No trade rice arrived Apapa port since ban began, says Customs

July 3rd, 2018

Save for donor-shipments for the Internally Displaced Persons (IDPs), not a grain of trade rice has arrived at the Apapa Port since the Federal Government banned its importation through the ports two years ago, the Nigeria Customs Service (NCS) said.

Comptroller Jibrin Musa of the Apapa Customs Area Command, who disclosed this to members of the Shipping Correspondents Association of Nigeria (SCAN) on a courtesy visit, clarified that the Central Bank of Nigeria (CBN) had not issued Form M to any rice importer since it was listed among the 41 import restricted items.

Consequently, the command has not recorded any revenue on imported rice during the period under review much so as “Form M issuance is not within the purview of the Nigeria Customs Service. It is a document sourced from CBN. If we see any consignment that has Form M, we treat.

“All goods imported for commercial activities must have Form M, whether valid for foreign exchange or not. CBN does that and we only treat when we see, but throughout last year to date, no importation of rice has passed through Apapa, so we have not collected any duty on rice through the port.”

That situation notwithstanding, Musa said the command has not fared badly in revenue generation, having adopted various measures to up its revenue, especially with the launch of Customs NICIS 11 automated platform, which has kept its revenue generation on the increase.

He disclosed that the command collected N28 billion in April, N33 billion in May and N30 billion as at June 28.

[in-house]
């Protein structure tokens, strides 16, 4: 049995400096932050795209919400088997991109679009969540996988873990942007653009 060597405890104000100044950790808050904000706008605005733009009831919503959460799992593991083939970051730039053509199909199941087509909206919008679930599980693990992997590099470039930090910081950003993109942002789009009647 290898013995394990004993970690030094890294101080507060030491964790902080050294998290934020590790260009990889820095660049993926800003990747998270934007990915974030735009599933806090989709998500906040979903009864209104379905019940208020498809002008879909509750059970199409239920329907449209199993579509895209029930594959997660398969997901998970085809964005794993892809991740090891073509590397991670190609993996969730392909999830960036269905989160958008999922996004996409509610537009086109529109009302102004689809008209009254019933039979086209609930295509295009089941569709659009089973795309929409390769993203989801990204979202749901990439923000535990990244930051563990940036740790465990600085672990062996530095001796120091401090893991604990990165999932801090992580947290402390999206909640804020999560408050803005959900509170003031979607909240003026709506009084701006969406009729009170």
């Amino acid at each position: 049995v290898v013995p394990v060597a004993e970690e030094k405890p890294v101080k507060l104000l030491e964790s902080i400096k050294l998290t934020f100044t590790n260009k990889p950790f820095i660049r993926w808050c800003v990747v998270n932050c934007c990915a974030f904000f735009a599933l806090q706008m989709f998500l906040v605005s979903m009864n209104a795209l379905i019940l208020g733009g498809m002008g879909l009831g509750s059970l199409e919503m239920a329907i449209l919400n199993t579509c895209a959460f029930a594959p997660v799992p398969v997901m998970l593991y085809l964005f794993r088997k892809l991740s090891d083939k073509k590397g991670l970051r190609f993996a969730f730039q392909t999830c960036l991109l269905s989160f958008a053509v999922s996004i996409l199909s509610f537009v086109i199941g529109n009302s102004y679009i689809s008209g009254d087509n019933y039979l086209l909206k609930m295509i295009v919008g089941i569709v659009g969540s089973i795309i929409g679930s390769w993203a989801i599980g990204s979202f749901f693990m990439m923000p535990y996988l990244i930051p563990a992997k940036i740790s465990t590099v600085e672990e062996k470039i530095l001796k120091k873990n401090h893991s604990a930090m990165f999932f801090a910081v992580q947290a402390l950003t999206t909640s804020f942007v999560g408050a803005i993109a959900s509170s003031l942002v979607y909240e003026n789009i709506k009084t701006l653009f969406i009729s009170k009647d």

Meanwhile, Musa dismissed claims by agents that customs officers do not report early for cargo examination, stating that in line with the Executive Order on 24-hour port operation, the command has been operating round-the-clock.

However, he listed the major challenges that the command was grappling with in the issue of ease of doing business as dilapidated port access roads, which have made movement of goods in and out of the port difficult for users.

“We operate round the clock,” he insisted. “If anybody wants to take his consignment in the night he can come, but the roads are so terrible, so no importer will want to take his goods through this kind of road in the night for security reasons. People are careful that; is why they are avoiding the night.

“The bad road is affecting movement of goods inside and outside the ports. However, the command is tackling the problem, and we hope that when the road is finally done, activities will pick up and there will be faster delivery of consignments from the port.”

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